My husband and I left Naharyia Friday morning and were back on Sunday at four watching the sun begin its daily, dazzling dip into the blue and green striped waters of the Mediterranean. That short span of time encompassed 2000 years of history.
We were attending a Nefesh B Nefesh Go North Shabbaton in Peki’in where we met new Israeli citizens from places as far away as Toronto, Australia and the Republic of South Africa. They had recently settled in Tzfat, Katzrin, Yonatan and Carmiel. During these few days we enjoyed Carlebach-style Shabbat services, endless vistas of mountains peppered with olive trees, and dined on meals that looked ready for glossy-magazine photography sessions.
The Peki’in Hostel was comfortable. The room had six beds (four of them folded into the wall).
But let’s backtrack here so I can share the experience of getting there. The road began flat and straight, but soon hair-pined up mountains wending its way through an endless panorama of rocky landscapes. Finding the Village of Peki’in was fairly easy. Locating the hostel seemed an unfathomable mystery.
Ellie was driving with help from his GPS and his wife, Martine. Totally lost, Ellie called Benny to ask how he got there. “Can’t tell you” was his cheery reply. He told us of numerous turns, many wrong, until miraculously he was there. Ellie fearlessly drove over steep, one-lane roads that were not one-way. You could almost touch the sides of the houses on either side of the road from the car windows. Several times a driver coming from the opposite direction had to back down to allow Ellie the polite right-of-way. The bottom of each narrow road turned so sharply, that Ellie would have to back up and angle the car to make the next turn. With lots of shouting for help from rolled down windows, and confusing return answers, we did finally get there.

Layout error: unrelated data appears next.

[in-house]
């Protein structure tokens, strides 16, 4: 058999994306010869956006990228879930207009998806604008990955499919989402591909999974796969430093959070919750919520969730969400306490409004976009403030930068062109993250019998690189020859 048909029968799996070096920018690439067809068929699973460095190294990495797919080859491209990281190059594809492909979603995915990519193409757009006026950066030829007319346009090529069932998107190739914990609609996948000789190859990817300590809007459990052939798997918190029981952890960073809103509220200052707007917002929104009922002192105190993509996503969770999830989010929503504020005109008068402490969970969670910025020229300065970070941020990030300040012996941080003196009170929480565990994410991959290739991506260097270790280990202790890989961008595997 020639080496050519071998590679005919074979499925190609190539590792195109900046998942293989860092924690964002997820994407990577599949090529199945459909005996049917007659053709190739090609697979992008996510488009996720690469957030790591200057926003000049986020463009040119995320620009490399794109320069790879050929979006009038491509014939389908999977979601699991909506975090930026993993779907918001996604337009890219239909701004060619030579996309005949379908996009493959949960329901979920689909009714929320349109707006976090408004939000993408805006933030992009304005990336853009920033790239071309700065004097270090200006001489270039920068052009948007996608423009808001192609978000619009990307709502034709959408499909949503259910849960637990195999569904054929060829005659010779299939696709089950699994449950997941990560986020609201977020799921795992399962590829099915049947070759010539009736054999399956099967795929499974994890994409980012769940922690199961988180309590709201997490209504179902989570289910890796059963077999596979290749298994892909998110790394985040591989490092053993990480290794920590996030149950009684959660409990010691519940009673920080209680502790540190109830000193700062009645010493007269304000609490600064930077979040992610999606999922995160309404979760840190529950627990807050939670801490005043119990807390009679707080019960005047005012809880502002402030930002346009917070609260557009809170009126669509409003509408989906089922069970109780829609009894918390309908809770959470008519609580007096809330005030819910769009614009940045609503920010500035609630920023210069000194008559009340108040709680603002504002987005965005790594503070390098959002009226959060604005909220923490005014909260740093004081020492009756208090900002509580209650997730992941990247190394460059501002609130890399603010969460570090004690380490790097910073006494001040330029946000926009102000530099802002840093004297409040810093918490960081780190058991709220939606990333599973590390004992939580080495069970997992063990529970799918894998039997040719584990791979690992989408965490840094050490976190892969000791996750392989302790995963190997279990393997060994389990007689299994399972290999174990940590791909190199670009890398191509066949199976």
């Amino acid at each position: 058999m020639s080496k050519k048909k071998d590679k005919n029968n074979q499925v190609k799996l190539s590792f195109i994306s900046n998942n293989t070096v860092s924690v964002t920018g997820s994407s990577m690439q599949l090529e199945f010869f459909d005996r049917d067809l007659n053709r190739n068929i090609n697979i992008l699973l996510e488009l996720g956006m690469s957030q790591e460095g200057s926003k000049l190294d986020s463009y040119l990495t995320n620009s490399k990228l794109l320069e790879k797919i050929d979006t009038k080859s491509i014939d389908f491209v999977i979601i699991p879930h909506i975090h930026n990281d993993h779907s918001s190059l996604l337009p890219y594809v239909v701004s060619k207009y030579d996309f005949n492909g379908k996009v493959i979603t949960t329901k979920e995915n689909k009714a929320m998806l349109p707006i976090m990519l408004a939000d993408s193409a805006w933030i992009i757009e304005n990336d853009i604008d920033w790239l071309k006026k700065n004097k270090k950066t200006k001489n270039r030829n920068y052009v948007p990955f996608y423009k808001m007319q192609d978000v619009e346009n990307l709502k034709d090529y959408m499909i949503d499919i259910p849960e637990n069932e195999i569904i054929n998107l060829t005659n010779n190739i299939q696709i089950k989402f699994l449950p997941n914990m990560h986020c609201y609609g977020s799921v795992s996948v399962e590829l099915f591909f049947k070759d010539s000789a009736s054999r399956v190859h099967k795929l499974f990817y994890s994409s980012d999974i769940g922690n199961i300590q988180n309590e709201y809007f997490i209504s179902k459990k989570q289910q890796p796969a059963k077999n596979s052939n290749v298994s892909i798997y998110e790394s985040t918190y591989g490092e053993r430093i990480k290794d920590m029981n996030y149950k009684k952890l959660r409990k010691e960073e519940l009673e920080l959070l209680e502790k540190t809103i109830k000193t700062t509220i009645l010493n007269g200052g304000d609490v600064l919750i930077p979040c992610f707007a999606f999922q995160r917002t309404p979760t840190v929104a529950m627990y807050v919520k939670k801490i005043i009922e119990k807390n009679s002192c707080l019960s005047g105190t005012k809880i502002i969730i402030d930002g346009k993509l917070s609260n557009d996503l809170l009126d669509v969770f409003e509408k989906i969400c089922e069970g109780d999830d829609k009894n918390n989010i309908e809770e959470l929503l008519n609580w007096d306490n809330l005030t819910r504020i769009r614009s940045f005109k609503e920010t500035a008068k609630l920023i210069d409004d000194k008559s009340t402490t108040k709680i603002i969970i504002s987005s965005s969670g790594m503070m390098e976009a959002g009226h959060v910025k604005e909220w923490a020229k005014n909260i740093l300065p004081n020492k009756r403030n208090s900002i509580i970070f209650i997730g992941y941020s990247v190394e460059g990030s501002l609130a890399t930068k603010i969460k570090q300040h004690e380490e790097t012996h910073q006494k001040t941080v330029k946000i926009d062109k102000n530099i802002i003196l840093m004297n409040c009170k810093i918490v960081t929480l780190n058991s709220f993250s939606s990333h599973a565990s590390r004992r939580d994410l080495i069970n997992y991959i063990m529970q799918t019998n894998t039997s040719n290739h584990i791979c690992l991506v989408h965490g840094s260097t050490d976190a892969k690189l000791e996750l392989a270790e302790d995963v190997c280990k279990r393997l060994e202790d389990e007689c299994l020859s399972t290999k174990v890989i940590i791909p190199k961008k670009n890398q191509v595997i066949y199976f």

Upon our arrival, we were invited to watch a film about Druze culture. We did. The film was excellently produced. It drew you into a few hours of the life of a personable, good-looking young man who had served in the IDF. At the ripe old age of 25, (clutch your hearts, we have a TRAGEDY unfolding) he has still not found his bride. It was amusing, interesting, colorful and informative, but the main message was deceptive. It declared that this village of 5,200 people, Druze, Muslims, Jews and Christians all get along very well. The village is approximately 70% Druze, 28% Christian, 2% Muslim with one Jewish family plus Margalite, the remaining descendant of a Jewish family who had lived in Peki’in for centuries. The film failed to mention that when some young Jewish families moved into Peki’in in 2007, they were frightened away by having their homes burned. More recently one Jewish couple, new immigrants of Dutch birth from England proudly who display a Mogen Dovid on their gate and entrance way, have moved there. They live steps away from the cave where Shimon Bar Yochai (the author of the Zohar) and his son hid for 13 years.
Zipping ahead, dinner was served family style. The tables were covered with salads. One of the approximately ten salads served consisted of sweet potato noodles that were crisp and spicy. While I helped myself to a third serving and wondered how I could recreate that salad at home, a woman seated across the table announced that she felt faint. As she was falling over, helping hands eased her to the floor and a cry for “Doctor, doctor,” reverberated in our immediate area. One of the guests at our table turned out to be a doctor and he was already kneeling by her side and another offering his help by the time the woman finished her descent to the floor.
During the hullabaloo the waiters went about their business, bringing out platters of schnitzel, stuffed chicken and sweet potted meat which appeared as if by magic on the table. I couldn’t do anything for the woman on the floor and my gastric juices were percolating from the smell of the food.
We nibbled slowly, not wanting to look callous but the food was in front of us 🙂 and the woman was being attended to. Finally, the doctor declared his verdict. She was declared “okay”. Her blood sugar had temporarily plummeted. We attacked the food with gusto.
After a lecture, we retired early to ready for the next day.